Hollywood: Mission Impossible?
STUDENT POP QUIZ
On June 20, 1927 the International Academy of Motion Picture Arts and Sciences (aka: the group that sponsors the Academy Awards) published its mission statement. The mission statement is published below. Compare the Academy's goals with recent media accounts of this year's Oscars. Has the Academy met its goals? Does Hollywood define harmony differently from the dictionary? Why do organizations publish mission statements? Do you think the Academy's mission statement has had any effect on the behavior of the group's members? Which of the following two statements is true: (a) Hollywood movie studios try to live up to the goals of the Academy; (b) Hollywood movie studios care more about profits than the Academy's mission goals.
MISSION STATEMENT (1927)The Academy will take aggressive action in meeting outside attacks that are unjust.SOURCE Anthony Holden, Behind the Oscar (1993), p. 88.
It will promote harmony and solidarity among the membership and among the different branches.
It will reconcile internal differences that may exist or arise.
It will adopt such ways and means as are proper to further the welfare and protect the honor and good repute of the profession.
It will encourage the improvement and advancement of the arts and sciences of the profession by the interchange of constructive ideas and by awards of merit for distinctive achievements.
It will take steps to develop the greater power and influence of the screen.
In a word, the Academy proposes to do for the motion picture profession in all its branches what other great national and international bodies have done for other arts and sciences and industries.
THE OSCARS (2002)
'A Beautiful Mind' Meets Ugly Oscar Tactics (New York Times, March 16, 2002)LOS ANGELES, March 15 — John Nash says he is not an anti-Semite. He says he is not a homosexual. Nor, he says, did he try to conceal any of his deficiencies as a father or any humiliating episodes in an attempt to glamorize his life.'A Beautiful Mind's' Battles (Newsweek, March 14, 2002)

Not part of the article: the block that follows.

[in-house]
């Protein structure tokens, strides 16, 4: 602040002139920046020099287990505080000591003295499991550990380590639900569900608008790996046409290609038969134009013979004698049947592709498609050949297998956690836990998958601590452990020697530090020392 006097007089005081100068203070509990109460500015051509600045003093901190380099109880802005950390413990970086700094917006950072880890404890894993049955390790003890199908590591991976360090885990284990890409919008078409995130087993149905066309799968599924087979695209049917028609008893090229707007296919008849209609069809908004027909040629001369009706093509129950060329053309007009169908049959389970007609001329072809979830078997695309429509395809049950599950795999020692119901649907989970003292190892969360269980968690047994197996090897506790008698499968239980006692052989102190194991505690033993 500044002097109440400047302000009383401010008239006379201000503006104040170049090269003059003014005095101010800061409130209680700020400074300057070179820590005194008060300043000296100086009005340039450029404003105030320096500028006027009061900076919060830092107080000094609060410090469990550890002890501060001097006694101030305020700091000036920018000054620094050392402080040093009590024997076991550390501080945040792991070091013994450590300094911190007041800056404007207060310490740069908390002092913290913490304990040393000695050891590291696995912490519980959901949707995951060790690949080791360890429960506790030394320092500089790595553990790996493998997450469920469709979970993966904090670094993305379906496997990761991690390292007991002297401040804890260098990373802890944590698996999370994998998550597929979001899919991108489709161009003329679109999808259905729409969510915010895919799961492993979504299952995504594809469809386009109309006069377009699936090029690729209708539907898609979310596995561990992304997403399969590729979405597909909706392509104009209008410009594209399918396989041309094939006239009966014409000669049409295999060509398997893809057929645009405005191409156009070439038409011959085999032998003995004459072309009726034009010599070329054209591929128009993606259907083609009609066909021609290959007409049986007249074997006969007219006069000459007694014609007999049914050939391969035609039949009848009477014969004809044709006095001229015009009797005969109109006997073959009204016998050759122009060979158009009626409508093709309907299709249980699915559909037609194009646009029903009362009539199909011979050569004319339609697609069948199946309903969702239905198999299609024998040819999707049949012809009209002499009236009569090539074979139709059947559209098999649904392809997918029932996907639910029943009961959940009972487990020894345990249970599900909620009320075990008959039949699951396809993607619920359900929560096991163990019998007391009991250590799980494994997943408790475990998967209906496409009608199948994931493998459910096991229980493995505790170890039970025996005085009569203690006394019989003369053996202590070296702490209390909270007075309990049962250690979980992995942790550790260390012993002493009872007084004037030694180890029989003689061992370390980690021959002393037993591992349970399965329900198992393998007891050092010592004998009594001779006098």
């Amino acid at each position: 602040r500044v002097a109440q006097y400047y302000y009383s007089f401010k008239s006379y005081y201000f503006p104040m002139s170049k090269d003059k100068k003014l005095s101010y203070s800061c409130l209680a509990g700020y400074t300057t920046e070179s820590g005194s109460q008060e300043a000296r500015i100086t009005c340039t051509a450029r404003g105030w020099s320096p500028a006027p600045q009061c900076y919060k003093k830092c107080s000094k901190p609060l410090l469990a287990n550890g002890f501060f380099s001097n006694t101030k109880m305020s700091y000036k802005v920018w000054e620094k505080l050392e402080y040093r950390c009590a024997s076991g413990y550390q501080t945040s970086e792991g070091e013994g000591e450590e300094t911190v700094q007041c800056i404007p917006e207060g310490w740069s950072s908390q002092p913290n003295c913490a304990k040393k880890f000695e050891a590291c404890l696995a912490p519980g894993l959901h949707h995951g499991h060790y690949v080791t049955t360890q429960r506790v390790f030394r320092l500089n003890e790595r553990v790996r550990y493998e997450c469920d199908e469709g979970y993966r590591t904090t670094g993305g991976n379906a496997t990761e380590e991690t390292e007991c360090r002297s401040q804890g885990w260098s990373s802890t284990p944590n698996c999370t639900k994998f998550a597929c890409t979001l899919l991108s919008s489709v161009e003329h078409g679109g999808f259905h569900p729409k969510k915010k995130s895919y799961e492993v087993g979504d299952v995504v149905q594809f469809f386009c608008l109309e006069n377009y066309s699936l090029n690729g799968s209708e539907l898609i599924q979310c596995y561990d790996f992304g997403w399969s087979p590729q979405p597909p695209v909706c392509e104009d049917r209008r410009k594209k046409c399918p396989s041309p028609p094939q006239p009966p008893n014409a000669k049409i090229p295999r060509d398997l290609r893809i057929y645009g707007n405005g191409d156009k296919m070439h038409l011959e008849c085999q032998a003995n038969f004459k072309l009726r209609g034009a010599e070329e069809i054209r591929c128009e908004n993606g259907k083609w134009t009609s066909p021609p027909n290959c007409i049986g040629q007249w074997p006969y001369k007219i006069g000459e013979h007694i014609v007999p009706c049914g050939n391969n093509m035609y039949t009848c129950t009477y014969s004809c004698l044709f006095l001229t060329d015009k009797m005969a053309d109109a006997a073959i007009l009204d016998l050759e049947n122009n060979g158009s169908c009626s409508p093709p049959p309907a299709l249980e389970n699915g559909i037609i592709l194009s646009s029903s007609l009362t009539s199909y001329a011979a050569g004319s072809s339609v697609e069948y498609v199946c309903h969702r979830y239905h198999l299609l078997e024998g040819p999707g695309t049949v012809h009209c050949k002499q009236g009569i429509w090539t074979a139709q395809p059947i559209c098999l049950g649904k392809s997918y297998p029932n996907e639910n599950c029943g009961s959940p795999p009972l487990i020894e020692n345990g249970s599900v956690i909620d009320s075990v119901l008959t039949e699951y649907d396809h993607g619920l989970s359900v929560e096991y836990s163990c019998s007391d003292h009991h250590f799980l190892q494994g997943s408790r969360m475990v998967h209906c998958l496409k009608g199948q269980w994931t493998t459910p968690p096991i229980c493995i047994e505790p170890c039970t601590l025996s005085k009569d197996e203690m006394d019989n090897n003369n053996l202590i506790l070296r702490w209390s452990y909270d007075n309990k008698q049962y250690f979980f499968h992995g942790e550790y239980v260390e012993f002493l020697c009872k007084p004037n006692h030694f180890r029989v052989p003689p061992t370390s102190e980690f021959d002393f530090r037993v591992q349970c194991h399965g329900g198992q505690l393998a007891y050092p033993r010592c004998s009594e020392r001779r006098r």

To combat those rumors, Mr. Nash, a Nobel laureate whose triumph over schizophrenia is chronicled in the Oscar-nominated film"A Beautiful Mind," feels obliged to go on national television: he will appear on Sunday's edition of"60 Minutes." Some in the film industry say he is actually the victim of a whisper campaign whose aim is to scuttle the movie's Oscar hopes, a phenomenon they say has become increasingly common in the intense competition for Academy Awards.
"This may not be the worst year in Oscar history, but it's pretty low," said Pete Hammond, a film historian and consultant for American Movie Classics."To accuse the subject of a film of being anti-Semitic when you know that a lot of the people who will be voting on the Oscars are Jewish, well, that's really down and dirty."
The whisper campaigns, which reach a peak during Oscar balloting, are fueled, the film's supporters say, by the Internet, by a fascination with tabloid-type scandals and by the rise of private Oscar strategists hired by the studios.... Universal’s potent campaign [on behalf of the movie] also has been repeatedly sidetracked by mudslinging, including a public confrontation at the Golden Globe awards, several Internet broadsides and a bizarre hidden message in a letter to the editor of the Los Angeles Times. The brickbrats grew so common that the studio had to form an Oscar controversy control committee, which met daily. All in all, the boxing match between Tonya Harding and Paula Jones had more civility. “It’s worse than anything I’ve ever seen in an Oscar campaign,” said one Oscar voter.
On a nearly weekly basis, Universal has had to manage one public relations predicament after another. The studio’s greatest challenge has been standing up to criticism that “A Beautiful Mind” sugarcoated the life of schizophrenic mathematician John Forbes Nash, played by Crowe in the film. Sylvia Nasar’s biography revealed that Nash divorced his wife in 1963 (although they lived together after the separation and were recently remarried), fathered a child out of wedlock, and Nasar speculated about Nash’s homosexual relationships. None of that appears in the film. But Universal was ready to explain the divergences from the very start, because it had learned the hard way what happens when you don’t.
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